Summit Old Timers
Standing on the Ski Tip Ranch property they bought in 1941, Max and Edna Dercum still marvel at the beauty of the land and the surrounding mountains. Sixty-three years ago, the 80-acre parcel cost them $3,000 and was at the heart of Colorado mining and ranching country. Today, in large part because of their vision, it is at the base of one of North America’s top ski destinations – Keystone Resort. But that is putting the cart before the horse.
Born in 1912 in Cleveland, Max first got on skis when he was 6 years old, hoofing it up short hills and gliding down on long, wooden skis. After that, he was hooked. Edna was born August 2, 1914 in Clarissa, Minn. – a state with plenty of snow and cold weather. But she didn’t learn to ski until she attended college at Penn State. “Max was teaching forestry there,” said Edna, outside the Ski Tip Ranch Wednesday morning. “He started a ski club and I had always wanted to learn how to ski.” The two began spending time together outdoors and were married in 1937.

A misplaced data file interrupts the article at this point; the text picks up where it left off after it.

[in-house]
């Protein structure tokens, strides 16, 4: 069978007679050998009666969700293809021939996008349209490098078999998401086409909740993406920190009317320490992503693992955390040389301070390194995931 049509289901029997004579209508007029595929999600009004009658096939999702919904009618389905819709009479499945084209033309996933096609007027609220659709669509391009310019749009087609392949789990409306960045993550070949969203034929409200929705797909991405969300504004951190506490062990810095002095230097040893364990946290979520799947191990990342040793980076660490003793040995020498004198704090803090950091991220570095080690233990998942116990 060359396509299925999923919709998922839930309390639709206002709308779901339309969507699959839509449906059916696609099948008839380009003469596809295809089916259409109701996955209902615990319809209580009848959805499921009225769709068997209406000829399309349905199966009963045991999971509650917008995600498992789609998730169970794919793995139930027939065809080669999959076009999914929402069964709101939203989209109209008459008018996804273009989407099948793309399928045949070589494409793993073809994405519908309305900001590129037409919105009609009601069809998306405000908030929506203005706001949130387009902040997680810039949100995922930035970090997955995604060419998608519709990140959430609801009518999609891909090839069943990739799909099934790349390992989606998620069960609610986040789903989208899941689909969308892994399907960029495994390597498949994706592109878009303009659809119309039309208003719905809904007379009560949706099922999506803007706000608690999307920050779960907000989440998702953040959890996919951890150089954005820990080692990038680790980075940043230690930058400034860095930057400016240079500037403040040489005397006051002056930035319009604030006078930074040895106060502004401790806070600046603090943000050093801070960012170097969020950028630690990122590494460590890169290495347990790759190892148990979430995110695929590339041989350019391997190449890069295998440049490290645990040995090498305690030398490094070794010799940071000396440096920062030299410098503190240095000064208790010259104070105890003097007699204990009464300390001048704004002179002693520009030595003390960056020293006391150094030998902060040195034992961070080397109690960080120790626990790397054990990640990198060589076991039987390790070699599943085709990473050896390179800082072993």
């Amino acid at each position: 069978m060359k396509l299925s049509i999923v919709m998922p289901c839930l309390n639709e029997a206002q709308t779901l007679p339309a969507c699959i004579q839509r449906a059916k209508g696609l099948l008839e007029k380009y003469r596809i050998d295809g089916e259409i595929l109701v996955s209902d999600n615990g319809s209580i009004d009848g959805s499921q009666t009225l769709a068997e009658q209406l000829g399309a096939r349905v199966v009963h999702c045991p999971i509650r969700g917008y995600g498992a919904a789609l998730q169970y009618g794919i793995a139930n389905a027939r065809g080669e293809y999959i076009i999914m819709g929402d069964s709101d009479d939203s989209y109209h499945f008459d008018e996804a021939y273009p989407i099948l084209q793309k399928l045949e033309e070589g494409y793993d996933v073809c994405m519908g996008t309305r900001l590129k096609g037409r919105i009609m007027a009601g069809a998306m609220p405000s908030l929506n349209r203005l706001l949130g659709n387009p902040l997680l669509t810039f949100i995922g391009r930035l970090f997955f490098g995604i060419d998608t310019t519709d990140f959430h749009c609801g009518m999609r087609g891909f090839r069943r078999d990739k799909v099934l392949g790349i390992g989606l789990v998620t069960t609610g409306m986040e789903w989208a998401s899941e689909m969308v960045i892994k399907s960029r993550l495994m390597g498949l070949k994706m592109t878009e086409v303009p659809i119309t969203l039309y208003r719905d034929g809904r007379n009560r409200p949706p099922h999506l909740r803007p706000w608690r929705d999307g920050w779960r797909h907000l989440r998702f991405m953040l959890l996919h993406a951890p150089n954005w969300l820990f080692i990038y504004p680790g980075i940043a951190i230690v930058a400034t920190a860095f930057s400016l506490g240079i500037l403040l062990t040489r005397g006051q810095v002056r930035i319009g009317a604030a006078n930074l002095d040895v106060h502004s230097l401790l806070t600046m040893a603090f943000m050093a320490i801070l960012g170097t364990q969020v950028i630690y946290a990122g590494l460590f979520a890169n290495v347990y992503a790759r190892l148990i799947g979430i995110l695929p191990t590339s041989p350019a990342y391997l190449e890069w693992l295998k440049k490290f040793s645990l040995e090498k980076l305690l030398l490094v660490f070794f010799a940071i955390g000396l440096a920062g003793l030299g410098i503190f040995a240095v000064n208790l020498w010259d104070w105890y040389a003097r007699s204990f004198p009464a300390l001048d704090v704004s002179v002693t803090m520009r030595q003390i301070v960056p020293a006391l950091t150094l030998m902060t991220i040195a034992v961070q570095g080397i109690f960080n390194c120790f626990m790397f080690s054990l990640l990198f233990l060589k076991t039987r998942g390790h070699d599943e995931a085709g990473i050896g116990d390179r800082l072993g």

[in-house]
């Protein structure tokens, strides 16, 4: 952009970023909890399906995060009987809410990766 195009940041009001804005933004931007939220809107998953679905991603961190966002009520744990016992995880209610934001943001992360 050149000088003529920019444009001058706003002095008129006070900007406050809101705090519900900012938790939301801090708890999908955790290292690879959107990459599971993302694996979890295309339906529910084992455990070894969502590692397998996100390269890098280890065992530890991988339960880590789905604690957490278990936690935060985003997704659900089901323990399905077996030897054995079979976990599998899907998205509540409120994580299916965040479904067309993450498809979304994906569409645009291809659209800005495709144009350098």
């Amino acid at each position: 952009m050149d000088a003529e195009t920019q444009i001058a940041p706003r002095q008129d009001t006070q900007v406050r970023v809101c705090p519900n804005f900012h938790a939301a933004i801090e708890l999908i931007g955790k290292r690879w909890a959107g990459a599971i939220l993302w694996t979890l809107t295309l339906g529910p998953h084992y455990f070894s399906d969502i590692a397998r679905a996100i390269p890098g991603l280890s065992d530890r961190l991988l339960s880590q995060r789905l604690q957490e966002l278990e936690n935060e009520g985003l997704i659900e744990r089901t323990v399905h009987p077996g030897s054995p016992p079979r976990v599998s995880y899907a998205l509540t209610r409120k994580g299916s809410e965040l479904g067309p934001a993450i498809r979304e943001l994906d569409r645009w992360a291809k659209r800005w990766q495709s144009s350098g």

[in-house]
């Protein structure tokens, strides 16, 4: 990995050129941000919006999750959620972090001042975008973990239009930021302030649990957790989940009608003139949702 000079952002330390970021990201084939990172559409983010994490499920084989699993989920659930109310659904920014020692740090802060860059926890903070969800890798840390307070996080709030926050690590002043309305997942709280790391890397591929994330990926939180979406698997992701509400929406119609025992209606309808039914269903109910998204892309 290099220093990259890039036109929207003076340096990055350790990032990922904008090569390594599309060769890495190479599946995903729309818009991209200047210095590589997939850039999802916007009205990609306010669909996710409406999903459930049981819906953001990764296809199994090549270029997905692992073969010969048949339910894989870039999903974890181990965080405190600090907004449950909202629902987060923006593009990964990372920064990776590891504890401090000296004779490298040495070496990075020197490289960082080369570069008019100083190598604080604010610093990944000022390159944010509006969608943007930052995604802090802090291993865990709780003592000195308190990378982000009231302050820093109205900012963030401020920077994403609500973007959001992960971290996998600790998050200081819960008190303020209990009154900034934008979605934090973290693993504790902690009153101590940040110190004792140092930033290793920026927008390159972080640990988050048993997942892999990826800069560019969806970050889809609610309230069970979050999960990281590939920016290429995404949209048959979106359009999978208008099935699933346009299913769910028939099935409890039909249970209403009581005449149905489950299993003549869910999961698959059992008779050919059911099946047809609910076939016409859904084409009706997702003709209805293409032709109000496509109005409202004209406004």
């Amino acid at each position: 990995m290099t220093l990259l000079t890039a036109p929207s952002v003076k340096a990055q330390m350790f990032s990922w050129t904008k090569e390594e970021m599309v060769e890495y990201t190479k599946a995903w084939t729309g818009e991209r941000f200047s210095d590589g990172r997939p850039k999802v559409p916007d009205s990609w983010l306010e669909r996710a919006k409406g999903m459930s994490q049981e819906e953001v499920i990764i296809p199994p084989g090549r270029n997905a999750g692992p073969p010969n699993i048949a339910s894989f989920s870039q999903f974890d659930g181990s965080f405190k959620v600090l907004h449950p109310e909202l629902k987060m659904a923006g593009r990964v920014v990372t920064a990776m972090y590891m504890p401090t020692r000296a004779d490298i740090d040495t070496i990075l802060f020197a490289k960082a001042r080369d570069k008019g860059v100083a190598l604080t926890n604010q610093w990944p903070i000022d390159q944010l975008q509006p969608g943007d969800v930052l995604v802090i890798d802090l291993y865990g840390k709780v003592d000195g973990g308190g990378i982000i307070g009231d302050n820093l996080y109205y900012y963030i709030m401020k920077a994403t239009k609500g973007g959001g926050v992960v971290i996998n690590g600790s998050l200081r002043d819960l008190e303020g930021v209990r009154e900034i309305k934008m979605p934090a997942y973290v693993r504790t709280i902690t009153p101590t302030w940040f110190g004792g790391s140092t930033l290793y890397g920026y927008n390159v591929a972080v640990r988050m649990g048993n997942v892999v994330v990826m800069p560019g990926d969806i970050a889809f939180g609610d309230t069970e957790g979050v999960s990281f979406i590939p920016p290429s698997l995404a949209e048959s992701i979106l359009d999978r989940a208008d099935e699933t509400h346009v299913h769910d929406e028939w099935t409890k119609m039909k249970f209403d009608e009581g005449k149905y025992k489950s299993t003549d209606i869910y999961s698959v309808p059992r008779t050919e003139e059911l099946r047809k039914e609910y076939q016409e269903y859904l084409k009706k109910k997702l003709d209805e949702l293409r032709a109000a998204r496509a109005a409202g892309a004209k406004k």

“Everywhere I went, I was trying to introduce people to skiing,” said Max, who was inducted into the National Ski Hall of Fame in 1980. In the winter of 1937-1938 near Pine Crest, Calif., Max taught many of California’s novice skiers. At Penn State he was a professor of forestry and started the university’s first ski team. In 1941 he came to Colorado and bought the Ski Tip Ranch property, and in 1945 came to Colorado for good. It was that year that he bought a 5-acre mill site at present day Arapahoe Basin and four or five patent claims on an additional 30 acres. The following year a lift was installed, and Arapahoe Basin was an upstart ski area on the west side of Loveland Pass.
Fifty-eight years have passed since A-Basin’s opening, and the Dercums have not only raised two ski areas out of the Colorado forests, but also two children – Rolf and Sunni. “Of all the accomplishments, all the things we have done,” said Max, looking back a half-dozen or more decades in his memory, “the one thing we’re most proud of is our children.” Rolf and Sunni still live close to their parents on Montezuma Road – a family devoted to Summit County and, in Max and Edna, grandparents of the Colorado ski industry.
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